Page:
The British Geological Survey (BGS) is to be a research partner in a £20M project to plan disaster risk in cities vulnerable to natural hazards.
The UKRI GCRF Urban Disaster Risk Hub is a five-year project working to embed disaster risk management into the urban planning of four cities across the world by integrating resilience against extreme events.
The cities of Kathmandu (Nepal), Istanbul (Turkey), Nairobi (Kenya) and Quito (Ecuador) have been chosen based on their exposure to various natural hazards, variation in urban layout, development status and governance.
Designed to reinforce existing initiatives in these cities, the hub will analyse the social and political drivers of urban disaster risk and develop a precisely targeted suite of decision support tools to help planners examine the consequences of different development choices.
BGS scientists are contributing with their expertise in seismology, remote sensing, volcanic hazards and multi-hazard approaches to disaster risk reduction.
Colm Jordan, a team leader, earth and planetary observation and monitoring, will develop and apply earth observation research to characterise and strengthen resilience to hazards affecting urban environments. This is in coordination with other BGS projects (Meteor and Geoscience for Sustainable Futures) that are addressing multi-hazards, exposure and vulnerability.
Ekbal Hussain, a remote sensing geoscientist, will investigate the use of automatic alerts when there are unexpected changes in ground motion around key sites, for example at volcanoes, hill slopes prone to landslides or regions around critical infrastructure.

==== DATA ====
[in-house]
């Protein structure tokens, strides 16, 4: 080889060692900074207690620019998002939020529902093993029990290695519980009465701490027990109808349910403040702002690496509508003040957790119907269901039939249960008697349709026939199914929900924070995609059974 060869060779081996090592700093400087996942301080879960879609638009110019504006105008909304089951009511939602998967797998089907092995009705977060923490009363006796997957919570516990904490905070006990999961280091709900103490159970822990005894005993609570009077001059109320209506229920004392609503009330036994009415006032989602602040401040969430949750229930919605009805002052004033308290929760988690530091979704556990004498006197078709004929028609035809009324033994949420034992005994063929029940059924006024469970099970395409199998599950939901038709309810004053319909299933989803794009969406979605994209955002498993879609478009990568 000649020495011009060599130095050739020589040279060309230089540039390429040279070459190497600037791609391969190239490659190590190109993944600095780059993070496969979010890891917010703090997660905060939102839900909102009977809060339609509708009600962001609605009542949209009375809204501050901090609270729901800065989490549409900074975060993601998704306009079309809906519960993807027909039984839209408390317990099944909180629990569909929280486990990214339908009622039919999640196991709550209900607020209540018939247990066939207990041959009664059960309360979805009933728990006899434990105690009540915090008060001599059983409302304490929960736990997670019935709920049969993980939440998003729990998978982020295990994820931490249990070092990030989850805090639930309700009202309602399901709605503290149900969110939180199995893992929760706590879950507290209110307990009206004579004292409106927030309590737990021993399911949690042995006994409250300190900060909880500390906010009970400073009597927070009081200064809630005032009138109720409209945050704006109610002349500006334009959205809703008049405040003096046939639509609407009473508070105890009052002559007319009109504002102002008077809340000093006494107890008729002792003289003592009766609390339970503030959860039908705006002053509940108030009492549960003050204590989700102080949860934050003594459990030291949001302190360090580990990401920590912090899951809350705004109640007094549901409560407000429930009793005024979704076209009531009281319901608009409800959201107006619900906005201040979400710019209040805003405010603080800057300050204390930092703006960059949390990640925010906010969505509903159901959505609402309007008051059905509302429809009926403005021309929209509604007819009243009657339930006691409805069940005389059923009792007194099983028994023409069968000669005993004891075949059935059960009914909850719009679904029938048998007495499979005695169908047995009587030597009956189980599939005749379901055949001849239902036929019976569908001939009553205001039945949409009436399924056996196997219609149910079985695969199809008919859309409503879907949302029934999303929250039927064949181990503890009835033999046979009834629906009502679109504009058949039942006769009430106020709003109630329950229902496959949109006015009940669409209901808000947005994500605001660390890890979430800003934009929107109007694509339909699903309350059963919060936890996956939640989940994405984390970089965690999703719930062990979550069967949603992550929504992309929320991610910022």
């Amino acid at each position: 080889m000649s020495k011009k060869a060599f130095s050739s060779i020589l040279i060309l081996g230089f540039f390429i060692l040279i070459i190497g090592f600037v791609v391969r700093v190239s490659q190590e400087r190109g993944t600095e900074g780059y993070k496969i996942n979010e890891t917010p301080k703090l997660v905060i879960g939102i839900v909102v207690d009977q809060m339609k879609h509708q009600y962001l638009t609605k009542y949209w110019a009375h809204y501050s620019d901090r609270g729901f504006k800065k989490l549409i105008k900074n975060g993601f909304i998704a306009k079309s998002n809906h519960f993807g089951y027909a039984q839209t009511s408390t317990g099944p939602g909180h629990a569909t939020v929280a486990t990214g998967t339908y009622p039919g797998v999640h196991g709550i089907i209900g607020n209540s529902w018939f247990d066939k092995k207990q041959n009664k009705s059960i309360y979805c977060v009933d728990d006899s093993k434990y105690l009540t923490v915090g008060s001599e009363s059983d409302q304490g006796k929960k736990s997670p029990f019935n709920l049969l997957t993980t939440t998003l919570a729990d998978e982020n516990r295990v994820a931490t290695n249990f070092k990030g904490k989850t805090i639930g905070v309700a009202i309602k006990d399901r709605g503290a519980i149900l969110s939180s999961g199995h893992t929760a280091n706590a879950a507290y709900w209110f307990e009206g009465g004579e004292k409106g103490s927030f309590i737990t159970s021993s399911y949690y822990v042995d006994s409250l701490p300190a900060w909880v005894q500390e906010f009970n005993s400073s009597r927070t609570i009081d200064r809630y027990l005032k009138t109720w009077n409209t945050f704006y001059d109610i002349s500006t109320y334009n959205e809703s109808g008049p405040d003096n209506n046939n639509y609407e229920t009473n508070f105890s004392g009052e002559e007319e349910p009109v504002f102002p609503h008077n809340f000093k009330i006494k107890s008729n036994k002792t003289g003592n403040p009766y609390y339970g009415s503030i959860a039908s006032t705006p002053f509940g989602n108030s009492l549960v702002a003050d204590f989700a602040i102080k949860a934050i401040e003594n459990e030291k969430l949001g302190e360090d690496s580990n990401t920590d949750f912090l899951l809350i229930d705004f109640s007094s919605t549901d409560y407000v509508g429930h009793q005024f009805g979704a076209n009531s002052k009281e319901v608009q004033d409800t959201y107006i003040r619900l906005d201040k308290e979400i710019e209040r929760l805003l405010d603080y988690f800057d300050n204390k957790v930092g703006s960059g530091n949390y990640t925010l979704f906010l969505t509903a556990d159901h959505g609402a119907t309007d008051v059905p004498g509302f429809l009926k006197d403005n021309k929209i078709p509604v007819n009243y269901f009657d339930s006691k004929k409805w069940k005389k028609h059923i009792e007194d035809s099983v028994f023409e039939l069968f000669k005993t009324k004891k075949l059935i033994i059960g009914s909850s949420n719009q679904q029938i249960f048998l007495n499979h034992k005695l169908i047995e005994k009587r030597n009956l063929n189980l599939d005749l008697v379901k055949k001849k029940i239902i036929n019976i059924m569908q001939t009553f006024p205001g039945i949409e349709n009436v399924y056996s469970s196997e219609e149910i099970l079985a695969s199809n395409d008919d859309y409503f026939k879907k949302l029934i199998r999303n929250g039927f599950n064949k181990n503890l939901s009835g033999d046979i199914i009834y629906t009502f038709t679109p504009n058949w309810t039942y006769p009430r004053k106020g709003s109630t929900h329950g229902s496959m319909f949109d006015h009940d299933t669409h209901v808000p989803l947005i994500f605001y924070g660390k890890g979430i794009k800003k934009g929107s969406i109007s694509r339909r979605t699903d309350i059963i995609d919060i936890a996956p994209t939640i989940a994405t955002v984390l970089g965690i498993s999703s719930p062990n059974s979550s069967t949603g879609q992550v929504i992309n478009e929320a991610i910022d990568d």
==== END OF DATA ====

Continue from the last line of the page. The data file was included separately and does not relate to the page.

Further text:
Margarita Segou, a seismologist will focus on improving the understanding of earthquakes in the hub cities and Joel Gill, an international development geoscientist, will explore multi-hazard scenarios in the cities and will help facilitate the exchange of multi-hazard approaches to risk reduction between cities.
BGS science director for global geoscience Martin Smith said: “Urbanisation is a rapidly developing and major challenge in the global south. There is an urgent need to protect lives, livelihoods and infrastructure by embedding research for disaster risk reduction into all aspects of development and planning.
“By facilitating new collaborations across diverse disciplines, sectors and nations, this hub has an exciting opportunity to deliver global impact that benefits some of the world’s poorest communities.
“At the BGS, we look forward to drawing on our international development and disaster risk reduction experience to support the hub, whilst enriching our understanding of disasters through our engagement with others.’
The hub will help cities meet the Sustainable Development Goals (SDGs) set out by the United Nations, particularly SDG 11, ‘Make cities and human settlements inclusive, safe, resilient and sustainable’ and SDG 1.5, ‘Build the resilience of the poor and those in vulnerable situations and reduce their exposure and vulnerability to climate related extreme events and other economic, social and environmental shocks and disasters.”
Funded by UK Research and Innovation’s Global Challenges Research Fund, the hub brings together over 100 scientists, engineers and policymakers from more than 50 organisations.